Thursday, 12 March 2020

Britain, besieged by coronavirus, is neither a country for old men nor an old Professor of a Public Health and Turbulent Priest called John Ashton

Coronavirus is a greater threat to old men and women because their immune systems work less well because they are old and they are more prone to underlying serious health conditions because they are old and there are a lot of old people living in Britain.

Those aged 65 and over are a large and rapidly growing group – there are currently more than 11.9 million of them, about 16% of the total population. A sizeable minority are very old. There are 3.2 million of them aged 80 and of them 1.6 million are aged 85 and over. They divide up as 45% men to 55% women.

Professor John Ashton is 73 years old and has a long career at a high level in Public Health and most recently as President of the Faculty of Public Health.

When he was interviewed about the coronavirus 38 days ago, on 3rd February, he was reasonably sanguine about the control of the disease :

However, when he was interviewed last night by Emily Maitlis on BBC TV's Newsnight, he was far from sanguine.

Emily : "Professor Ashton, does it sound to you as if we are ready for this and as if the Delay Phase has come at the right time ? too early ?  or a bit late ?"

"Well, I'm tearing my hair out really with this. I'm very frustrated here. I'm with Richard Horton, the Editor of the Lancet and with Tedros, the Director General of the World Health Organisation."

The Professor was 'with' Dr Richard Horton who had tweeted :

He was also 'with' Dr Tedros Adhanom Ghebreyesus, who yesterday, had said : 
" There are now more than 118,000 cases in 114 countries, and 4,291 people have lost their lives. Thousands more are fighting for their lives in hospitals. In the days and weeks ahead, we expect to see the number of cases, the number of deaths, and the number of affected countries climb even higher. WHO has been assessing this outbreak around the clock and we are deeply concerned both by the alarming levels of spread and severity, and by the alarming levels of inaction. We have therefore made the assessment that COVID-19 can be characterized as a pandemic."

"We have called every day for countries to take urgent and aggressive action. We have rung the alarm bell loud and clear." 

"We cannot say this loudly enough, or clearly enough, or often enough: all countries can still change the course of this pandemic. If countries detect, test, treat, isolate, trace, and mobilize their people in the response, those with a handful of cases can prevent those cases becoming clusters, and those clusters becoming community transmission."

Referring to the speech the Professor said : "It was a kick up the bottom, particularly for this country. We've got a complacent attitude. It feels wooden and academic. We've wasted a month when we should have been engaging with the public. If this now spreads they way it looks as though its likely to spread, then there will not be enough hospital beds and people will have to be nursed at home. We should have got a grip on this a month ago ... I want to know why why we are not testing ? Why we haven't tested those people coming back from Italy and who are now amongst us ? We've got a recipe for community spread here."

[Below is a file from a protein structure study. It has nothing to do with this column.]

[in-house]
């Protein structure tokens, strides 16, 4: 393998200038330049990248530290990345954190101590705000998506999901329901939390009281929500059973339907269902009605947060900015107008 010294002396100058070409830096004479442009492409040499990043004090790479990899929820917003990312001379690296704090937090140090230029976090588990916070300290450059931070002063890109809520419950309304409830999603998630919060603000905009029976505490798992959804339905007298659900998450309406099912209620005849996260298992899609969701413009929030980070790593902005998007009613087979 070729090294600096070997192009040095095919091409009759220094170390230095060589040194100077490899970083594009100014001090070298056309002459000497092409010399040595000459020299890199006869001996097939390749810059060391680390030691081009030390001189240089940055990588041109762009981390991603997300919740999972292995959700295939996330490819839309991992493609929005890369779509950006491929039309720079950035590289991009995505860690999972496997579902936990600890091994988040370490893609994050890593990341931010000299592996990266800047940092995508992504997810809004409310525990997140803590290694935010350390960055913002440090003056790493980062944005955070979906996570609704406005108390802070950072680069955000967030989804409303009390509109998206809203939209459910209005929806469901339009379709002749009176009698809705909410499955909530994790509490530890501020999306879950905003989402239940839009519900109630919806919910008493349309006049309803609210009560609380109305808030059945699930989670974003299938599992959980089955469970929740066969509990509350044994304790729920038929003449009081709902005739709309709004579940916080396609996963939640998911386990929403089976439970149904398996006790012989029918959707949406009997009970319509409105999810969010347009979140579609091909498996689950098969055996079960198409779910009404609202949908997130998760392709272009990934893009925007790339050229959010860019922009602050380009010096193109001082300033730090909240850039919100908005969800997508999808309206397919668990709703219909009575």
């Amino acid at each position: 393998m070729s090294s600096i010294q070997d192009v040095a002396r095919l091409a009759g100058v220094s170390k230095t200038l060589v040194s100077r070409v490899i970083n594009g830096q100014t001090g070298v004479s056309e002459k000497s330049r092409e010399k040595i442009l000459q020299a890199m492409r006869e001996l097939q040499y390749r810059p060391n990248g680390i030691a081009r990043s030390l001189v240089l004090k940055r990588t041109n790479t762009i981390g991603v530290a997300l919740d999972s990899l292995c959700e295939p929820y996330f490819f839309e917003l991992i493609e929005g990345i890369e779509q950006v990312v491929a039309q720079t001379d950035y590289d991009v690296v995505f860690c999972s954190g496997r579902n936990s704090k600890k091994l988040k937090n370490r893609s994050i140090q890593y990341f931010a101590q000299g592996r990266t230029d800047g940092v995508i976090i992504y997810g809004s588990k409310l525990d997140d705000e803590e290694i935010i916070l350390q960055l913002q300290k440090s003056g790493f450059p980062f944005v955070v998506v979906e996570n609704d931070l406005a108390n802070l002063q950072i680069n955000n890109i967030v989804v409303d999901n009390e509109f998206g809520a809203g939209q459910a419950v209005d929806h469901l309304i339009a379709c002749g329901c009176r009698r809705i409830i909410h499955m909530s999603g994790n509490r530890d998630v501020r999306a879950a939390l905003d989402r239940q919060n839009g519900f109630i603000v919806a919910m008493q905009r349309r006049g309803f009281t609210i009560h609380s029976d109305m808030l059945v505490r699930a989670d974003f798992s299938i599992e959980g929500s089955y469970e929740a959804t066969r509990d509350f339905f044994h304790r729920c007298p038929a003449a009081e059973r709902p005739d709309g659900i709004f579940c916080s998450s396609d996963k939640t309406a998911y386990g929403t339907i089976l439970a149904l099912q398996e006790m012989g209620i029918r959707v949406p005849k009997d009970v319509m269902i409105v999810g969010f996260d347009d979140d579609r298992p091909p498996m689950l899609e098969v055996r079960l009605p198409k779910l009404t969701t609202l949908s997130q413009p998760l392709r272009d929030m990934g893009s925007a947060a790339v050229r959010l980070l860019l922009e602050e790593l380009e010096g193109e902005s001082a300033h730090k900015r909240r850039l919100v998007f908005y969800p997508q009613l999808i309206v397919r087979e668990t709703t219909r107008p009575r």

Emily asked : "What would you be doing now in terms of distancing measures ? As I speak we've got a Liverpool game going on. We've got people coming in overseas to that. We've got the Cheltenham Festival going on. Are these things you would say, immediately. should stop ?"

The Professor replied : "Well I didn't go to the game tonight. I just got so confused about what's going on, to be quite honest. But you've got Madrid where they're playing games behind closed doors and you've got 3000 supporters in town staying overnight in Liverpool, drinking in bars and a proportion of those will be corona positive. We will now have people being infected tonight in Liverpool because of that."

"The Government needs to get a grip and stop treating the public as children, which is what it's been doing and we need a pragmatic approach. We don't need this academic approach which we've been getting form London."

"The local a regional public health system is now very weak they've had cuts in budget of 30%. Since public health has been put into the town hall they've been ignored and neglected. There's no mention of local authorities today in the Budget. For the public health system the staffing is dramatically reduced compared with 2013 and they're going to have to do this. It's going to be a community issues. It's going to be a local and regional issue. It's not all run from London by people behind closed doors thinking they can pull levers and think things will happen. They won't. It's a battle against the virus which has to be run by everybody."

The Professor :


Friday 13th February :

The Professor in  the news again today in the Guardian :

and the Daily Mail :

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